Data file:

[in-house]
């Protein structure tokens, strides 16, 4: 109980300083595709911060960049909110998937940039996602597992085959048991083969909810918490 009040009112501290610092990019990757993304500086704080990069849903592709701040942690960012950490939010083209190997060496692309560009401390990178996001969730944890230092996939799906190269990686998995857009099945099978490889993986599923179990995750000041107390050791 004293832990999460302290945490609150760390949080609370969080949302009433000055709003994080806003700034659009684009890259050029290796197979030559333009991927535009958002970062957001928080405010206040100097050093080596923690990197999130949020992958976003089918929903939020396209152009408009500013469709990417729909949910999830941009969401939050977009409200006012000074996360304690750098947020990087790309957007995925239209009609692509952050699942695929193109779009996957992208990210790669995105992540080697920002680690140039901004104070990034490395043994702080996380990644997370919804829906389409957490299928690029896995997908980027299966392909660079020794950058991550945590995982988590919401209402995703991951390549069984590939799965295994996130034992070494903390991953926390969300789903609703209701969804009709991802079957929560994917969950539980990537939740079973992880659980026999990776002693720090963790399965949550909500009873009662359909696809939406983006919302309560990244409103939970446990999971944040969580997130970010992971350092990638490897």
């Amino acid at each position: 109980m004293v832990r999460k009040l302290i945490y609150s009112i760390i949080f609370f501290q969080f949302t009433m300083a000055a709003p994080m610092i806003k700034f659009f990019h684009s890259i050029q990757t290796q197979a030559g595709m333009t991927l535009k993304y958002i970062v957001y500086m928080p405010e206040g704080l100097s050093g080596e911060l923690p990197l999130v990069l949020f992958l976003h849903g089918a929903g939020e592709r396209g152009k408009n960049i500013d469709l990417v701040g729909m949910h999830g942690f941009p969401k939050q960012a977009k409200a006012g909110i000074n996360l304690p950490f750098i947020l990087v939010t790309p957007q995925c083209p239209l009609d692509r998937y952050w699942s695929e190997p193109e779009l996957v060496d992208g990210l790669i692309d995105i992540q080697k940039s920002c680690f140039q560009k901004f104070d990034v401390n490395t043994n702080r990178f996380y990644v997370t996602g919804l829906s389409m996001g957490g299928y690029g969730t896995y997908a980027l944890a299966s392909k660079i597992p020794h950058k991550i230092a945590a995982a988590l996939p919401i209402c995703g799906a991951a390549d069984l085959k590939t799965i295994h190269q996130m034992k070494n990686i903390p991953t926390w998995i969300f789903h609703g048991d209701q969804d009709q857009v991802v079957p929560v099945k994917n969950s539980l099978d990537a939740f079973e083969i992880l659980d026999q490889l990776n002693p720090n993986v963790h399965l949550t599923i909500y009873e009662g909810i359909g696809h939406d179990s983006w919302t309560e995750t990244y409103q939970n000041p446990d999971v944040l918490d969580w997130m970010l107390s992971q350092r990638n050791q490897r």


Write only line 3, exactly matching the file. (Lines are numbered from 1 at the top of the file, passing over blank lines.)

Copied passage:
């Amino acid at each position: 109980m004293v832990r999460k009040l302290i945490y609150s009112i760390i949080f609370f501290q969080f949302t009433m300083a000055a709003p994080m610092i806003k700034f659009f990019h684009s890259i050029q990757t290796q197979a030559g595709m333009t991927l535009k993304y958002i970062v957001y500086m928080p405010e206040g704080l100097s050093g080596e911060l923690p990197l999130v990069l949020f992958l976003h849903g089918a929903g939020e592709r396209g152009k408009n960049i500013d469709l990417v701040g729909m949910h999830g942690f941009p969401k939050q960012a977009k409200a006012g909110i000074n996360l304690p950490f750098i947020l990087v939010t790309p957007q995925c083209p239209l009609d692509r998937y952050w699942s695929e190997p193109e779009l996957v060496d992208g990210l790669i692309d995105i992540q080697k940039s920002c680690f140039q560009k901004f104070d990034v401390n490395t043994n702080r990178f996380y990644v997370t996602g919804l829906s389409m996001g957490g299928y690029g969730t896995y997908a980027l944890a299966s392909k660079i597992p020794h950058k991550i230092a945590a995982a988590l996939p919401i209402c995703g799906a991951a390549d069984l085959k590939t799965i295994h190269q996130m034992k070494n990686i903390p991953t926390w998995i969300f789903h609703g048991d209701q969804d009709q857009v991802v079957p929560v099945k994917n969950s539980l099978d990537a939740f079973e083969i992880l659980d026999q490889l990776n002693p720090n993986v963790h399965l949550t599923i909500y009873e009662g909810i359909g696809h939406d179990s983006w919302t309560e995750t990244y409103q939970n000041p446990d999971v944040l918490d969580w997130m970010l107390s992971q350092r990638n050791q490897r």